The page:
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Protectionism is not best way to ensure prosperity of all: Singaporean minister

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Outlook India - 08 January 2020

Protectionism is not best way to ensure prosperity of all: Singaporean minister

Protectionism and import substitutions are not the best ways to ensure the prosperity of all, especially the poorest of the poor, but keeping the economy open to the world is, senior Singaporean minister Tharman Shanmugaratnam has said.

Citing domestic concerns, India walked out of the world’’s largest regional trade formation Regional Comprehensive Economic Partnership (RCEP) last November.

"India will recognise, with time, that it is in its interest to integrate with Asia, which is the fastest growing region in the world. It will be doing so not just because for the sake of the regional deal, but because it is in India’’s interest," Shanmugaratnam said, while answering a question on the same after delivering the third Suresh Tendulkar memorial lecture at the RBI headquarters here on Tuesday.

"The openness of an economy is a key determinant of long-term sustained income growth. That is the basic differentiator between a whole set of countries in Asia and the emerging world.

"But I recognise the difficulties that India went through in making this (RCEP) decision. I think it is a decision for India to make in its own interest. But openness, whether it is RCEP or other ways of liberalising... are going to be in India’’s own interests," the minister added.

Stating that the ongoing US-China trade war will have serious lasting implications for the whole world in terms of economic growth as well as geopolitical dominance, Shanmugaratnam also said the worst impact, however, will be on the technological innovations front wherein there is no clear leader apart from these two nations now.

Shanmugaratnam, who is also chairman of the Monetary Authority of Singapore, said if India is to achieve its ambitious target of nearly doubling its economy to USD 5 trillion by 2025, it will have to undertake serious structural reforms to create jobs.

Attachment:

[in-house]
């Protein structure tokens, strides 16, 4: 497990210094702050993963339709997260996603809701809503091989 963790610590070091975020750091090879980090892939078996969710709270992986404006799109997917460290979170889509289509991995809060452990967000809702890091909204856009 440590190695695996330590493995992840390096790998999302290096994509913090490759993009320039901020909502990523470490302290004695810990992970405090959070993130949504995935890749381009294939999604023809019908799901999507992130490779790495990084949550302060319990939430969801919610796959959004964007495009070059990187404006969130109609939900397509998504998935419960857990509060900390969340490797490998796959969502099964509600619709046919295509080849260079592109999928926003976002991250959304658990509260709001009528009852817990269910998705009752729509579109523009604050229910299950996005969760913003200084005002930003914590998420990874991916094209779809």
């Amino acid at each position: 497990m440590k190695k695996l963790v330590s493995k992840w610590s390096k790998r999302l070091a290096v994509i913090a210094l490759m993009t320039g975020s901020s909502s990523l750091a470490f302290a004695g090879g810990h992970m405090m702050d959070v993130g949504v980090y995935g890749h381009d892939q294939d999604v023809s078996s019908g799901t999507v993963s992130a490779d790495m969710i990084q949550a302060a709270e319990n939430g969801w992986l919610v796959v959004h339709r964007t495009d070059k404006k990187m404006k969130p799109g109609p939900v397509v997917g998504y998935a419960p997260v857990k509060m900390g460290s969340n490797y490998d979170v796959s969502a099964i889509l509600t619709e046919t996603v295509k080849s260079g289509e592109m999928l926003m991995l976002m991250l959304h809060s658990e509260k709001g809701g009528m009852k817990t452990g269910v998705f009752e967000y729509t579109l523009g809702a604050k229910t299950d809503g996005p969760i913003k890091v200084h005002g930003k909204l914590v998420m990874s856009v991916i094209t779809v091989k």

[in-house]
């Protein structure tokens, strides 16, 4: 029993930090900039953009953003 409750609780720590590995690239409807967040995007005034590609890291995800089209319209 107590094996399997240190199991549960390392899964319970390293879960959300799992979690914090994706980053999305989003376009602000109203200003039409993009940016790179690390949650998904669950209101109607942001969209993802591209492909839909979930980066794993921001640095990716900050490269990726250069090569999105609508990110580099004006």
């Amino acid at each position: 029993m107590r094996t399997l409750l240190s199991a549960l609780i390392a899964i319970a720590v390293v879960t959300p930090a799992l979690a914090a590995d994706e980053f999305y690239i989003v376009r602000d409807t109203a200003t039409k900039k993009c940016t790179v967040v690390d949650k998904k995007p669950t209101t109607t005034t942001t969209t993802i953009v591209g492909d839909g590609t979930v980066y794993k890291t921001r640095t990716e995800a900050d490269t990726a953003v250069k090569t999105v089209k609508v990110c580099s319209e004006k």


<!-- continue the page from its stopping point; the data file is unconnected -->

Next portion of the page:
He further said it will not be possible without radical structural reforms in education, labour laws and overall governance by increasing the delivery of the state capacity.

"India has to deliver massively on all these critical areas within the next five years if it were to double the economy. You have only a five-year window otherwise to do all these, or else it will be too late," he said underlining the need for jobs creation as the most-important area to achieve the overall prosperity for all.

With over 250 million people in the 15-25 age bracket, India is home to the largest young population in the world. But, this advantage will become a burden if enough jobs are not created, he said.

"For the next decade, India needs to create at least 140 million jobs. But, this cannot be achieved if education is not reformed to focus on skill enhancement, if India doesn’’t arrest the number of stunted companies which is the largest in India currently due to poor/stringent labour laws," he said.

On education, he said that although many strides have been made over the years, there is not much impact at the ground level, especially on the skilling side. So, the critical area that needs urgent improvement is the enhancement of skills so that people are employable, he said.

He also urged the Reserve Bank to include in its focus financial and growth stability along with price stability to ensure that financial inclusion is broadened to include the poorest of the poor.


 source: Outlook India